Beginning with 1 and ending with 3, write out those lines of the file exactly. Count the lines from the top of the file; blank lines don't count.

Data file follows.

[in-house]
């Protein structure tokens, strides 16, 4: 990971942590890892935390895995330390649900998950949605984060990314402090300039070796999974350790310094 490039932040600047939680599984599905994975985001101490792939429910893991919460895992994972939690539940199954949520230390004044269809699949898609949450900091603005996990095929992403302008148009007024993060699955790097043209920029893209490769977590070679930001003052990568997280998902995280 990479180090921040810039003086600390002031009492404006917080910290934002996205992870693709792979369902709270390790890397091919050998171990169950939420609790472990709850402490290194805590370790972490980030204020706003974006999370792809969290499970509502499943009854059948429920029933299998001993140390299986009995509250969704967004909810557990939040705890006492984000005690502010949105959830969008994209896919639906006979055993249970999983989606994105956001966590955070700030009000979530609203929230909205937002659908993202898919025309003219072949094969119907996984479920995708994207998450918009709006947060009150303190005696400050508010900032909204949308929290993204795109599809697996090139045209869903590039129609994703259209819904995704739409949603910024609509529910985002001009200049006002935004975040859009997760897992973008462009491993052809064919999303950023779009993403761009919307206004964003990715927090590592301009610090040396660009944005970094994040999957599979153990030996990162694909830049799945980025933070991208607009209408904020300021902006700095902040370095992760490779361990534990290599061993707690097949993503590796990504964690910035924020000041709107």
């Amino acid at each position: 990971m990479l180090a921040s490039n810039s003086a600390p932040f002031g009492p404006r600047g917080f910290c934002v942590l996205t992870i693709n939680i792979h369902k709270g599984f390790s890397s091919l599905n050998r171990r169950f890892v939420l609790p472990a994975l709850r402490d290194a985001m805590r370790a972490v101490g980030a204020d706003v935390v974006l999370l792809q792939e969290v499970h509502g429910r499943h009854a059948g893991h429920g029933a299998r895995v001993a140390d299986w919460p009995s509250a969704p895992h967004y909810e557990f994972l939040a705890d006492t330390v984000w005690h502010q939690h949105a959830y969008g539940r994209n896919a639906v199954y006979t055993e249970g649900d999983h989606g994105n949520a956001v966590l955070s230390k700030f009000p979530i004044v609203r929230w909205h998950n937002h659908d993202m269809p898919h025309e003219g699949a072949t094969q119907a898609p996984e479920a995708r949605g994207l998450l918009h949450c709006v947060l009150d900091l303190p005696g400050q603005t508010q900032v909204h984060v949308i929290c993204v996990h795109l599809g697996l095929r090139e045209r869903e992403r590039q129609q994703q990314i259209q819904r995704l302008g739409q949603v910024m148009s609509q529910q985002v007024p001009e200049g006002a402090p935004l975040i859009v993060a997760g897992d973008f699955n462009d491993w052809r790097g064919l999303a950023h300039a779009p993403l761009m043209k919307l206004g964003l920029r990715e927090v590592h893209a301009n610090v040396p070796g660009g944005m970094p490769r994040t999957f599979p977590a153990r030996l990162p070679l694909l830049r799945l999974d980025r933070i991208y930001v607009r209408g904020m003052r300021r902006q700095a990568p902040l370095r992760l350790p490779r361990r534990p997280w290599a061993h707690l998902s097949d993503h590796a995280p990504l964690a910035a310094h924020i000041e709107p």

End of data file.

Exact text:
[in-house]
């Protein structure tokens, strides 16, 4: 990971942590890892935390895995330390649900998950949605984060990314402090300039070796999974350790310094 490039932040600047939680599984599905994975985001101490792939429910893991919460895992994972939690539940199954949520230390004044269809699949898609949450900091603005996990095929992403302008148009007024993060699955790097043209920029893209490769977590070679930001003052990568997280998902995280 990479180090921040810039003086600390002031009492404006917080910290934002996205992870693709792979369902709270390790890397091919050998171990169950939420609790472990709850402490290194805590370790972490980030204020706003974006999370792809969290499970509502499943009854059948429920029933299998001993140390299986009995509250969704967004909810557990939040705890006492984000005690502010949105959830969008994209896919639906006979055993249970999983989606994105956001966590955070700030009000979530609203929230909205937002659908993202898919025309003219072949094969119907996984479920995708994207998450918009709006947060009150303190005696400050508010900032909204949308929290993204795109599809697996090139045209869903590039129609994703259209819904995704739409949603910024609509529910985002001009200049006002935004975040859009997760897992973008462009491993052809064919999303950023779009993403761009919307206004964003990715927090590592301009610090040396660009944005970094994040999957599979153990030996990162694909830049799945980025933070991208607009209408904020300021902006700095902040370095992760490779361990534990290599061993707690097949993503590796990504964690910035924020000041709107």
């Amino acid at each position: 990971m990479l180090a921040s490039n810039s003086a600390p932040f002031g009492p404006r600047g917080f910290c934002v942590l996205t992870i693709n939680i792979h369902k709270g599984f390790s890397s091919l599905n050998r171990r169950f890892v939420l609790p472990a994975l709850r402490d290194a985001m805590r370790a972490v101490g980030a204020d706003v935390v974006l999370l792809q792939e969290v499970h509502g429910r499943h009854a059948g893991h429920g029933a299998r895995v001993a140390d299986w919460p009995s509250a969704p895992h967004y909810e557990f994972l939040a705890d006492t330390v984000w005690h502010q939690h949105a959830y969008g539940r994209n896919a639906v199954y006979t055993e249970g649900d999983h989606g994105n949520a956001v966590l955070s230390k700030f009000p979530i004044v609203r929230w909205h998950n937002h659908d993202m269809p898919h025309e003219g699949a072949t094969q119907a898609p996984e479920a995708r949605g994207l998450l918009h949450c709006v947060l009150d900091l303190p005696g400050q603005t508010q900032v909204h984060v949308i929290c993204v996990h795109l599809g697996l095929r090139e045209r869903e992403r590039q129609q994703q990314i259209q819904r995704l302008g739409q949603v910024m148009s609509q529910q985002v007024p001009e200049g006002a402090p935004l975040i859009v993060a997760g897992d973008f699955n462009d491993w052809r790097g064919l999303a950023h300039a779009p993403l761009m043209k919307l206004g964003l920029r990715e927090v590592h893209a301009n610090v040396p070796g660009g944005m970094p490769r994040t999957f599979p977590a153990r030996l990162p070679l694909l830049r799945l999974d980025r933070i991208y930001v607009r209408g904020m003052r300021r902006q700095a990568p902040l370095r992760l350790p490779r361990r534990p997280w290599a061993h707690l998902s097949d993503h590796a995280p990504l964690a910035a310094h924020i000041e709107p």